For some reason, each issue of R.E.B.E.L.S. had a one- or two-word caption above the title. This one is probably the weirdest of them.
R.E.B.E.L.S. '95 #6 (Apr. 1995, cover by Dave Johnson)

At its best, under Alan Grant and Barry Kitson, L.E.G.I.O.N. balanced a large, diverse ensemble cast with a number of ongoing plots. R.E.B.E.L.S., with everything subordinate to the masterplot of Dox vs. Dox, never recreates that alchemy. Strata, Stealth, Phase, Telepath, and many of the other L.E.G.I.O.N. characters are present, but mostly they just stand there and complain about Dox's plans. Grant and Kitson were good about giving all the characters meaningful contributions to the story, even if Dox does have a tendency to dominate the proceedings, but here the big cast is a chorus of one-dimensional whiners. "Dox, you can't do x! Oh, you did anyway? How terrible yet I shall do nothing to stop you." Most of the series is drawn by Derec Aucoin and Mark Propst, who are serviceable and not prone to the excesses of 1990s comics, but aren't as good at facial expressions or character as Barry Kitson. (But then, few are.)

Many of the threads of the tapestry of L.E.G.I.O.N., like Garryn Bek, his wife Marij'n, and her love for Captain Comet, are completely dropped. Those that R.E.B.E.L.S. introduces on its own, such as the romance between Dox and Stealth, are just strange. (Stealth raped Dox and left him for dead in L.E.G.I.O.N., following a biological imperative of her unusual species. That either could ever love the other seems grossly out of character, and Peyer does nothing to convince the reader of it here.) Without the character dynamics to motivate it, R.E.B.E.L.S. is a barrage of relentless, but uninvolving action.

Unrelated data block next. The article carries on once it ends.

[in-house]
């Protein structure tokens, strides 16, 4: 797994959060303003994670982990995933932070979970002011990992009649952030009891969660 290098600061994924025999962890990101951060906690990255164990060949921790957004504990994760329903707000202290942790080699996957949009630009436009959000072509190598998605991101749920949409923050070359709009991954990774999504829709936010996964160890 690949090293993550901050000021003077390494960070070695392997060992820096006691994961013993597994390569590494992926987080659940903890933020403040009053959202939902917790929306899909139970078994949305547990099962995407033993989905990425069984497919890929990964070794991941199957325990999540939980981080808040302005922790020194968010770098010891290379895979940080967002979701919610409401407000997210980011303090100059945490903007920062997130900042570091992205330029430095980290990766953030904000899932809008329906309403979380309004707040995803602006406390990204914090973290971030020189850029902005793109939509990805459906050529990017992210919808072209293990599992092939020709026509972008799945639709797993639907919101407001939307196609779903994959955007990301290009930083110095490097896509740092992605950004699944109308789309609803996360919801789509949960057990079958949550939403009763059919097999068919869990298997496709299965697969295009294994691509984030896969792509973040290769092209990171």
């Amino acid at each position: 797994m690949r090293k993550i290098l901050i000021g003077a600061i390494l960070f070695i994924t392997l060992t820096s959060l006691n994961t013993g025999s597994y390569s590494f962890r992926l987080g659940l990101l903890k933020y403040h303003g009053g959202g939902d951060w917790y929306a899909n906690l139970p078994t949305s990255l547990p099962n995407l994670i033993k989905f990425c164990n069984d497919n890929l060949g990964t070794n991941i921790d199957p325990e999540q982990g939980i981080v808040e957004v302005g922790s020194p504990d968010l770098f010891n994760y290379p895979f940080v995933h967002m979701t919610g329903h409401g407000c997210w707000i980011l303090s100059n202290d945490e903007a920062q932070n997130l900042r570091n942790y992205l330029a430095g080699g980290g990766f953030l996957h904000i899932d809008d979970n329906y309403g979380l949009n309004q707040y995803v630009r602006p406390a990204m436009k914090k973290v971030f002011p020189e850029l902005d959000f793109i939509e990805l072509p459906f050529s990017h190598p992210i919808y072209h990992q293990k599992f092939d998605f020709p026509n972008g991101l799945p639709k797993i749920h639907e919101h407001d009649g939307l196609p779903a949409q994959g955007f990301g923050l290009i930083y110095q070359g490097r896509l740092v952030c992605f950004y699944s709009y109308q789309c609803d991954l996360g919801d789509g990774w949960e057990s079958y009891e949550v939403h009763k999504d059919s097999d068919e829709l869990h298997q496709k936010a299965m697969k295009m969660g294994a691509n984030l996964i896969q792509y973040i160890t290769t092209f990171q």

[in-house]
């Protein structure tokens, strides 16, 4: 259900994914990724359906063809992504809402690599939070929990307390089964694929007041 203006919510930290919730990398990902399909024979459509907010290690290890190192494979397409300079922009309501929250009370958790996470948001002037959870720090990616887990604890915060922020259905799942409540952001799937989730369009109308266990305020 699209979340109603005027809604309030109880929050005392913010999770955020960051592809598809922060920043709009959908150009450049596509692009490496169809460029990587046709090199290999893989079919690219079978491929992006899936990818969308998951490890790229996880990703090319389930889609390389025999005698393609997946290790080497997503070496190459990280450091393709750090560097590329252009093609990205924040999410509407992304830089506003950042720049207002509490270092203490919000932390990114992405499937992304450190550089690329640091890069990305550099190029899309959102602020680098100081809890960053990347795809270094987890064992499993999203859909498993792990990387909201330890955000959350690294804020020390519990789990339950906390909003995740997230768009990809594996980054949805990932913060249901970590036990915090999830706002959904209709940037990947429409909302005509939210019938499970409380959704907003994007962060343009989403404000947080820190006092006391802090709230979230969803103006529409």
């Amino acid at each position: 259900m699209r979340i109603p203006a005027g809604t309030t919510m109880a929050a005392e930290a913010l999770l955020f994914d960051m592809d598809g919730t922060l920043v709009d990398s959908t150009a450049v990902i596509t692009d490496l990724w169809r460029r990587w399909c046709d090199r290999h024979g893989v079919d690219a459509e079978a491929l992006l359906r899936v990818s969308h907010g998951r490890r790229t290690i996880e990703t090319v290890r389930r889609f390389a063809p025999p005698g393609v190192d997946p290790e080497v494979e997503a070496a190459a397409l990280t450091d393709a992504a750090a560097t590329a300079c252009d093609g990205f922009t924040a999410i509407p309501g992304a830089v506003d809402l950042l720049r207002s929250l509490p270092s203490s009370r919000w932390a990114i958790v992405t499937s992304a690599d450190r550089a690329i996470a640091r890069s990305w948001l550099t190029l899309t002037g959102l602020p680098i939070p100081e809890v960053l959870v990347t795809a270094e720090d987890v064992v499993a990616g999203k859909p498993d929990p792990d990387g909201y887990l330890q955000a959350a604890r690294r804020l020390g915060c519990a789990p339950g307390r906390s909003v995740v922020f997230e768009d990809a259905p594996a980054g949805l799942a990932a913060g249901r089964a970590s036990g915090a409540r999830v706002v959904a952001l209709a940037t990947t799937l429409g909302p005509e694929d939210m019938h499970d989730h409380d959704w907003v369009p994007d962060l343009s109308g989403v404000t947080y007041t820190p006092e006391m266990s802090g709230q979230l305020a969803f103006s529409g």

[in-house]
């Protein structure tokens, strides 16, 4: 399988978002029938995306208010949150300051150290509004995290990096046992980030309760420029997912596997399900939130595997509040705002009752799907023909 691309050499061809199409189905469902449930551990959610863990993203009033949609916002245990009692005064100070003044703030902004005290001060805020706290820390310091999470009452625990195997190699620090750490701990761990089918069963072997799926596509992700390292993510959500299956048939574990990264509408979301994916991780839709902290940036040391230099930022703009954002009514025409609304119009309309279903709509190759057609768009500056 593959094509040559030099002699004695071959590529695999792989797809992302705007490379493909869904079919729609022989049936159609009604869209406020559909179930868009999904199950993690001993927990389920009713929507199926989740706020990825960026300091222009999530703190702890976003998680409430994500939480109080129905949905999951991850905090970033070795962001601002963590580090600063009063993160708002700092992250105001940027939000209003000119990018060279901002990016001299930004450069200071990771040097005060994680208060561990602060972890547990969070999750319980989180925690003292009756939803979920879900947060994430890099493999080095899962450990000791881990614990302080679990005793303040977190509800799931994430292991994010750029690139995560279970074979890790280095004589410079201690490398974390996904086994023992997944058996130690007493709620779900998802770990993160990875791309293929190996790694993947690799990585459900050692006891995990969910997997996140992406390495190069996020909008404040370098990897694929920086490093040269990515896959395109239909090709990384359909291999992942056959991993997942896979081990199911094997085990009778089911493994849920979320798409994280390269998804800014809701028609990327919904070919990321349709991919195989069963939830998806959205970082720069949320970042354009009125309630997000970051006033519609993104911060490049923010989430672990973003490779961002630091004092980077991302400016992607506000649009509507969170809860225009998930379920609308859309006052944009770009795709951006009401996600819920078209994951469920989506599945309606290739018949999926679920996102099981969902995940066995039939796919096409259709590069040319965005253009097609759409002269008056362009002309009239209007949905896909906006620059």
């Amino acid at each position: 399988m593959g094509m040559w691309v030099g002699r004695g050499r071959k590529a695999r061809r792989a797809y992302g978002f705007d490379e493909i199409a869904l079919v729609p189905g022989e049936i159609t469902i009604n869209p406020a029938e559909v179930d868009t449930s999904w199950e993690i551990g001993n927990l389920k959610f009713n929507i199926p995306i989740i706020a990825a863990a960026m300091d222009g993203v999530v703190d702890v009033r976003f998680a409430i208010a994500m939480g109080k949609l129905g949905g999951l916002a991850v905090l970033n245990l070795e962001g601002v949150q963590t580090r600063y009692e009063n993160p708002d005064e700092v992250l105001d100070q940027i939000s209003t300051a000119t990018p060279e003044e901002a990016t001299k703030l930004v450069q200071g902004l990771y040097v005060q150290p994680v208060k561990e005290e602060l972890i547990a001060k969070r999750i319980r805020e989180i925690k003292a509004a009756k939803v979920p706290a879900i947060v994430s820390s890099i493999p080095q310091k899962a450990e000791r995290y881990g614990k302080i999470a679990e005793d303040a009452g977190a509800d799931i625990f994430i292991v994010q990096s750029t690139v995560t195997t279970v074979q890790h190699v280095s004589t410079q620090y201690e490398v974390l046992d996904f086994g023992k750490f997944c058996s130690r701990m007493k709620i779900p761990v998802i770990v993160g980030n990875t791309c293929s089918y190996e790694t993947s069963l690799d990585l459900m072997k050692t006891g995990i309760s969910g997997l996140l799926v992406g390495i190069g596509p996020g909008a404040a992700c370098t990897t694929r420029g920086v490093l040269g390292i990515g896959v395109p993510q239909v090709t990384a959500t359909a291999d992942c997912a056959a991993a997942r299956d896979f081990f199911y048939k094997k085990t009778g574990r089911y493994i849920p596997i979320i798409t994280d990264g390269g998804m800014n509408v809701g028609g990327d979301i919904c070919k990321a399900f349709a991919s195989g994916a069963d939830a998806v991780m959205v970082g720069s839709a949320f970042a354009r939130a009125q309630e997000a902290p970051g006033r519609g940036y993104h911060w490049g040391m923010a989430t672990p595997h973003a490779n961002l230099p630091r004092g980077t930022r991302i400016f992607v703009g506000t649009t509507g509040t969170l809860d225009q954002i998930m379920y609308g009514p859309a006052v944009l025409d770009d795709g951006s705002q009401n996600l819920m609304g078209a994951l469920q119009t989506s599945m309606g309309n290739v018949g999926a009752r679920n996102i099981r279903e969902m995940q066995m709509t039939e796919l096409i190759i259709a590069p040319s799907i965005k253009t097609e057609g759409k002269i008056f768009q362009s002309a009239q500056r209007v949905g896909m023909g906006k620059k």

The slight 3-D shading elements of some of the series' later covers make it look like a cheap videogame.
R.E.B.E.L.S. '96 #16 (Feb. 1996, cover by Derek Aucoin and John Dell)

That's not to say it's without its high points, my favorite probably being when Captain Comet reveals that he solved the problem of being marooned on a pre-industrial planet by elevating them from the Stone Age to the Space Age in six months. Which is made even better by the way Lyrl Dox dismisses his pompousness. And the ending, with Comet taking command of a reincorporated L.E.G.I.O.N. while Vril Dox goes into retirement to garden and raise his son right, is surprisingly sweet. (Though not really followed up on as far as I know; in its Infinite Crisis-era appearances, L.E.G.I.O.N. is led by Dox once again, and Captain Comet has gone freelance by the time of 52 and Mystery in Space.)

I applaud Peyer and company for doing something different... but unfortunately, it didn't really work. I do look forward to seeing what Tony Bedard does with these characters when R.E.B.E.L.S. is brought back in the 2000s, though; he's usually good with character and humor, which is what L.E.G.I.O.N./R.E.B.E.L.S. requires, and his experience (co-)writing Legion of Super-Heroes (during the "threeboot" era) will probably transfer well.

No comments:

Post a Comment